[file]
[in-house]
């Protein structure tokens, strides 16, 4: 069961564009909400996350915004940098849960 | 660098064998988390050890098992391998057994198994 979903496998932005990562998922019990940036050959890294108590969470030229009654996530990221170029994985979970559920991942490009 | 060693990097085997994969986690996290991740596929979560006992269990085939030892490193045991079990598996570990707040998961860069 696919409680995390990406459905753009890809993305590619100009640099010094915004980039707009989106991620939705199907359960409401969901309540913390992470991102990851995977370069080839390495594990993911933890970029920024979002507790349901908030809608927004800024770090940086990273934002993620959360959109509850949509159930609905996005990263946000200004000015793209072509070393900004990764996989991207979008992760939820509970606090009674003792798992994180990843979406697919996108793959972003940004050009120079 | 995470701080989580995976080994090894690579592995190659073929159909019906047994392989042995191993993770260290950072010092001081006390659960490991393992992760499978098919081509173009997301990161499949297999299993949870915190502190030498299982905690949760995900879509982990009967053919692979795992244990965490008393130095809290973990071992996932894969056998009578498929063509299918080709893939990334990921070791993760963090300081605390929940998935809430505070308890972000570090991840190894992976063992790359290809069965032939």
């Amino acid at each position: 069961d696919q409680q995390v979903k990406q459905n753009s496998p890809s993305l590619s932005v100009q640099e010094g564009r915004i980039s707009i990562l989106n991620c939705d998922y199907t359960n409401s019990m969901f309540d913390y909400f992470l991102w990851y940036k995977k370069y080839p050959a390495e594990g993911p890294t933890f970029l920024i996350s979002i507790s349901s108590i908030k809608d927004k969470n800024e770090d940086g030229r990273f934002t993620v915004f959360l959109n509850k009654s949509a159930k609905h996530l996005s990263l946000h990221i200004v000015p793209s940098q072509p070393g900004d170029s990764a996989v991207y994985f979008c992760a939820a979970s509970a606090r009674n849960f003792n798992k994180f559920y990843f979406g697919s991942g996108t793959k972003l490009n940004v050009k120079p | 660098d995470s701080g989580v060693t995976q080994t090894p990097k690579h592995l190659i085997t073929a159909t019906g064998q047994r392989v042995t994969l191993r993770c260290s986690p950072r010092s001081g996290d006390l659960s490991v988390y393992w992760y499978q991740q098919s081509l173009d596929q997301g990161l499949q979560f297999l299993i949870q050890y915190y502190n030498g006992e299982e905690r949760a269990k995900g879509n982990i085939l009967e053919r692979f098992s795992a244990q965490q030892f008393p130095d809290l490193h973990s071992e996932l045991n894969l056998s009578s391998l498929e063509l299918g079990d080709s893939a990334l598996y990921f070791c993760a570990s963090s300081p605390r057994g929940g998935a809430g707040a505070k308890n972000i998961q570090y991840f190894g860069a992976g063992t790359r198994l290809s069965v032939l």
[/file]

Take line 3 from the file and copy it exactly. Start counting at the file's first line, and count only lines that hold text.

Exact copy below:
């Amino acid at each position: 069961d696919q409680q995390v979903k990406q459905n753009s496998p890809s993305l590619s932005v100009q640099e010094g564009r915004i980039s707009i990562l989106n991620c939705d998922y199907t359960n409401s019990m969901f309540d913390y909400f992470l991102w990851y940036k995977k370069y080839p050959a390495e594990g993911p890294t933890f970029l920024i996350s979002i507790s349901s108590i908030k809608d927004k969470n800024e770090d940086g030229r990273f934002t993620v915004f959360l959109n509850k009654s949509a159930k609905h996530l996005s990263l946000h990221i200004v000015p793209s940098q072509p070393g900004d170029s990764a996989v991207y994985f979008c992760a939820a979970s509970a606090r009674n849960f003792n798992k994180f559920y990843f979406g697919s991942g996108t793959k972003l490009n940004v050009k120079p | 660098d995470s701080g989580v060693t995976q080994t090894p990097k690579h592995l190659i085997t073929a159909t019906g064998q047994r392989v042995t994969l191993r993770c260290s986690p950072r010092s001081g996290d006390l659960s490991v988390y393992w992760y499978q991740q098919s081509l173009d596929q997301g990161l499949q979560f297999l299993i949870q050890y915190y502190n030498g006992e299982e905690r949760a269990k995900g879509n982990i085939l009967e053919r692979f098992s795992a244990q965490q030892f008393p130095d809290l490193h973990s071992e996932l045991n894969l056998s009578s391998l498929e063509l299918g079990d080709s893939a990334l598996y990921f070791c993760a570990s963090s300081p605390r057994g929940g998935a809430g707040a505070k308890n972000i998961q570090y991840f190894g860069a992976g063992t790359r198994l290809s069965v032939l």